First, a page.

The vice-president of Samsung Family Office wrote an article in the Korea Economic Daily a couple of weeks ago discussing the effects of FATCA. Samsung Family Office is a division of Samsung Life Insurance which markets products and services to customers with more than three billion won in assets — that is to say, people who would be “covered expatriates” if they are U.S. Persons. Of interest: his report that South Korea’s legislature is already considering amendments to tax laws in order to pave the way for an inter-governmental agreement.
|해외금융사 2013년부터 美영주권자 자산 IRS 보고해야||Overseas financial institutions must report green card holders’ assets to the IRS beginning in 2013|
|입력: 2012-08-26 14:45
수정: 2012-08-26 14:45
|Published: 26 August 2012, 14:45
Updated: 26 August 2012, 14:45
|국내에 거주하고 있는 미국 영주권자 사이에 내년부터 시행될 FATCA (Foreign Account Tax Compliance Act)에 대한 관심이 커지고 있다. 이들은 주로 △내년부터 한국 등 해외 금융자산 정보가 미 국세청(IRS)에 보고된다는데 사실인지 △그렇게 되면 어떤 파급효과가 있을지등에 대해 궁금해하고 있다. 상당수 미국 영주권자들이 한국에도 자산을 보유하고 있어 새 제도 시행이 어떤 영향을 줄지 주시하는 것이다.||Among U.S. greencard holders living in [South Korea], there is a lot of concern about FATCA (the Foreign Account Tax Compliance Act) which will be implemented next year. They are anxious, among other things, about whether it is true that information about their financial assets in South Korea and other countries will be reported to the IRS from next year, and if so what kind of ripple effects this will have. A considerable number of U.S. green card holders maintain assets in South Korea, and they are paying close attention to how they will be affected by the new system|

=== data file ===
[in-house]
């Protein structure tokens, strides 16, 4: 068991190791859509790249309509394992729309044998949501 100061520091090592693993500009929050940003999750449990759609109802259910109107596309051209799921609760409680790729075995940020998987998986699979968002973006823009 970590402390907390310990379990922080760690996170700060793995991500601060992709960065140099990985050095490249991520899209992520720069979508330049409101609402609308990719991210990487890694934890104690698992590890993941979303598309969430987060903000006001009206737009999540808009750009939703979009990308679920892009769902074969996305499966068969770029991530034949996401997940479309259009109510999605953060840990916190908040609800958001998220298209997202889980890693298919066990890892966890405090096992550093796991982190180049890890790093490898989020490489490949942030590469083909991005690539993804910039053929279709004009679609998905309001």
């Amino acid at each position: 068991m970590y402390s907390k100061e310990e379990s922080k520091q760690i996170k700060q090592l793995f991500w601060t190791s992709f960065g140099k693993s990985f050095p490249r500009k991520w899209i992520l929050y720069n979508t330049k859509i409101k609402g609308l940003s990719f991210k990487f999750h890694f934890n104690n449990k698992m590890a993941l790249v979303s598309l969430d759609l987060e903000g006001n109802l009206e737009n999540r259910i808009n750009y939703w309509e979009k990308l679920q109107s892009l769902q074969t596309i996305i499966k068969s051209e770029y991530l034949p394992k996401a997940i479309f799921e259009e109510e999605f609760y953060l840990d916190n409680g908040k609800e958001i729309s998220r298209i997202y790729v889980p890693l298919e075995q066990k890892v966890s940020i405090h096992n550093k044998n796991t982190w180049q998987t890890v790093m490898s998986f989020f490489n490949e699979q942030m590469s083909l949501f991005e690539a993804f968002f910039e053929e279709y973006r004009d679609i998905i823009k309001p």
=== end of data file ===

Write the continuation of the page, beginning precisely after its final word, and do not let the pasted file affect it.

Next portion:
As mentioned previously here on Isaac Brock, green card holders are doing much more than “paying close attention”. Many of them are giving up their green cards entirely. In 2011, according to South Korean government statistics 2,158 South Koreans gave up U.S. green cards or citizenship. This of course is greater than the number of names of all nationalities in the U.S.’ Federal Register list for that entire year.
Throughout this entire piece the author fails to make it clear that these measures will not only affect green card holders in the U.S., but U.S. citizens in South Korea — both expatriates from the U.S., as well as emigrants who have returned home for retirement but are retaining their U.S. passports (for example because they think there will be consequences for their Social Security payments if they renounce).
|FATCA를 따져보려면 탄생 배경부터 살펴보는 게 좋겠다. FATCA는 여러 이유가 있겠지만 미국 정부의 재정 악화를 해결하기 위한 방편으로 시작됐다. 미국은 FATCA를 통해 전 세계에 퍼져 있는 자국민의 소득을 제대로 파악하겠다는 의도다.||To understand FATCA more clearly, it’s best to look at the background in which it was born. There are various reasons for FATCA, but it was begun as a measure to address the U.S. government’s deteriorating finances. Through FATCA, the U.S. will attempt to get its hands on the income of its own citizens who are spread all over the world.|